A: The stress at work was affecting my health, and I was reminded of this each morning as I took my blood pressure pill. I began to look into the possibility of retiring and got my hands on every retirement book that I could. I found out that most of them were just filled with numbers and rules of thumb about how much money I would need in order to retire. None of them really told me anything about what I might actually do in retirement. I think Victory Lap Retirement fills that gap.

Q: What exactly does the phrase “Victory Lap Retirement” mean to you? How does it differ from full stop retirement?

A: To me Victory Lap Retirement means freedom. It’s freedom to do what I want to do when I want to do it. In contrast, full stop retirement means pulling back — disengaging, sitting on the sidelines and becoming a spectator. It wouldn’t work for me at this point in my life because I still have a lot of game left in me.

Q: Is Victory Lap Retirement essentially a synonym for an encore career or an encore job?

A: No, not really, because Victory Lap Retirement is all about lifestyle design. The goal is to maximize the quality of your remaining years by creating a low stress, fulfilling lifestyle based on your own unique needs and values. An encore career is really work either paid or unpaid. But it can be an important component of the victory lap lifestyle. Part of my own victory lap contains a component of paid work, which I view as my fun money to fund new experiences for me and my family.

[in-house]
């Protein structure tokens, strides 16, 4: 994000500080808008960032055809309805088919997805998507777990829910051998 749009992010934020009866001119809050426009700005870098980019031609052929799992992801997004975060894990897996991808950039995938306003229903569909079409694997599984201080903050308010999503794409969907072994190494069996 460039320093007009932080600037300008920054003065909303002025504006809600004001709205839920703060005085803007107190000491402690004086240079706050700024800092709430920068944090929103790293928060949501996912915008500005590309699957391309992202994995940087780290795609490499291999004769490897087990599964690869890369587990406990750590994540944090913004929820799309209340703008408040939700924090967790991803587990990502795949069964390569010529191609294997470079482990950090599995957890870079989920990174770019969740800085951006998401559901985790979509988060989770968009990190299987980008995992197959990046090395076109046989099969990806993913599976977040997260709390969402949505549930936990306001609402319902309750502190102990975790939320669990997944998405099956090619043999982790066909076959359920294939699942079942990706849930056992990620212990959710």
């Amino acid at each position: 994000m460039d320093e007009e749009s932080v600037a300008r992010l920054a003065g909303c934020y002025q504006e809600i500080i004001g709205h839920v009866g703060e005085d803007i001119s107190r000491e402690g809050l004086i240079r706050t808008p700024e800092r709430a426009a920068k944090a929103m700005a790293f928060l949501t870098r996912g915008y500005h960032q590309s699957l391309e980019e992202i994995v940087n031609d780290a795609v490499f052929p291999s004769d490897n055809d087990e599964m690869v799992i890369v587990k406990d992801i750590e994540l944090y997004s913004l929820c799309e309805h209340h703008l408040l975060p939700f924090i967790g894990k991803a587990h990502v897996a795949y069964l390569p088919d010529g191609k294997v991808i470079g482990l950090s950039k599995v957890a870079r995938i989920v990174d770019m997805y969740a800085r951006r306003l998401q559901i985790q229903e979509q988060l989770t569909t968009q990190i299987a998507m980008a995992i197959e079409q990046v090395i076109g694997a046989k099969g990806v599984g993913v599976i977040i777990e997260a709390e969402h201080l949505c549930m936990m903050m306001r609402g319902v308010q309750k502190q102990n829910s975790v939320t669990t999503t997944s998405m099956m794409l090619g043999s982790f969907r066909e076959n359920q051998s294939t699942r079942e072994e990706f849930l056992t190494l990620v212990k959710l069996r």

Q: Your coauthor Jonathan Chevreau coined the expression “findependence,” which is a mash up of the word “financial” and “independence.” Why is findependence the cornerstone and prerequisite to victory lap retirement?

A: Having financial freedom is what allows you work and live on your own terms. In other words, you can do what you want to do with your time and energy, not what someone else on whom you are financially dependent says you have to do. In short, “findependence” equals personal freedom and freedom is what life is all about in the end.

Q: How can people calculate how much they’ll need to be findependent and then reach that objective? Read more